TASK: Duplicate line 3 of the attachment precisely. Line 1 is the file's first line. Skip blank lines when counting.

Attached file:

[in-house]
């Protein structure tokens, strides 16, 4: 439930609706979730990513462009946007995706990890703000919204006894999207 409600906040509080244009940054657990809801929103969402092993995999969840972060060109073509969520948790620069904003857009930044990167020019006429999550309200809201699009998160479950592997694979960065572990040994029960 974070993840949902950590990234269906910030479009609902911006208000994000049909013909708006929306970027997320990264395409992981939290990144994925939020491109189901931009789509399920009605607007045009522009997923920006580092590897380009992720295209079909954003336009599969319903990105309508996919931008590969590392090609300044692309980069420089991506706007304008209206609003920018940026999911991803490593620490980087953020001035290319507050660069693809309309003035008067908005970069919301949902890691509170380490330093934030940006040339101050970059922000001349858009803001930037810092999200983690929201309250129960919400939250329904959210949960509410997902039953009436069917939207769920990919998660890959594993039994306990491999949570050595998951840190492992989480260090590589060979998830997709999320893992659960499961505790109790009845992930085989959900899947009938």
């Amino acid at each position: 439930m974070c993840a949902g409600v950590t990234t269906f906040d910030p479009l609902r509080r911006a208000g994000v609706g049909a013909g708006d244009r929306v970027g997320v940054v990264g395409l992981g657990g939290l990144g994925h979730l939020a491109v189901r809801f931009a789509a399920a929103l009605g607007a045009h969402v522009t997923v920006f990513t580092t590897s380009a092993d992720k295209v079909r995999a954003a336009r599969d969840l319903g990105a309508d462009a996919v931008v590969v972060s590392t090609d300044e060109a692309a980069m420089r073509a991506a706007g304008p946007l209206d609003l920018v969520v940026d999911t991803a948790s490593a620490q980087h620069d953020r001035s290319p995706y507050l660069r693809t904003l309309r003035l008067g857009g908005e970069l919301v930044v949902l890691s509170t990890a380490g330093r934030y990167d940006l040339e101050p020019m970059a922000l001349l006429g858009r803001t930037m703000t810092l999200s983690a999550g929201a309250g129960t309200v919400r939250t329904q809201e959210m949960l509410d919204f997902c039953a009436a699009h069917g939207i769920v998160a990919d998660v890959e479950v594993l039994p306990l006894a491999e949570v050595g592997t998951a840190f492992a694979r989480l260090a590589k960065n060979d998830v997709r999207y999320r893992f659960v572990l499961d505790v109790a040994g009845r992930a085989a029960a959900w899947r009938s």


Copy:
């Amino acid at each position: 439930m974070c993840a949902g409600v950590t990234t269906f906040d910030p479009l609902r509080r911006a208000g994000v609706g049909a013909g708006d244009r929306v970027g997320v940054v990264g395409l992981g657990g939290l990144g994925h979730l939020a491109v189901r809801f931009a789509a399920a929103l009605g607007a045009h969402v522009t997923v920006f990513t580092t590897s380009a092993d992720k295209v079909r995999a954003a336009r599969d969840l319903g990105a309508d462009a996919v931008v590969v972060s590392t090609d300044e060109a692309a980069m420089r073509a991506a706007g304008p946007l209206d609003l920018v969520v940026d999911t991803a948790s490593a620490q980087h620069d953020r001035s290319p995706y507050l660069r693809t904003l309309r003035l008067g857009g908005e970069l919301v930044v949902l890691s509170t990890a380490g330093r934030y990167d940006l040339e101050p020019m970059a922000l001349l006429g858009r803001t930037m703000t810092l999200s983690a999550g929201a309250g129960t309200v919400r939250t329904q809201e959210m949960l509410d919204f997902c039953a009436a699009h069917g939207i769920v998160a990919d998660v890959e479950v594993l039994p306990l006894a491999e949570v050595g592997t998951a840190f492992a694979r989480l260090a590589k960065n060979d998830v997709r999207y999320r893992f659960v572990l499961d505790v109790a040994g009845r992930a085989a029960a959900w899947r009938s």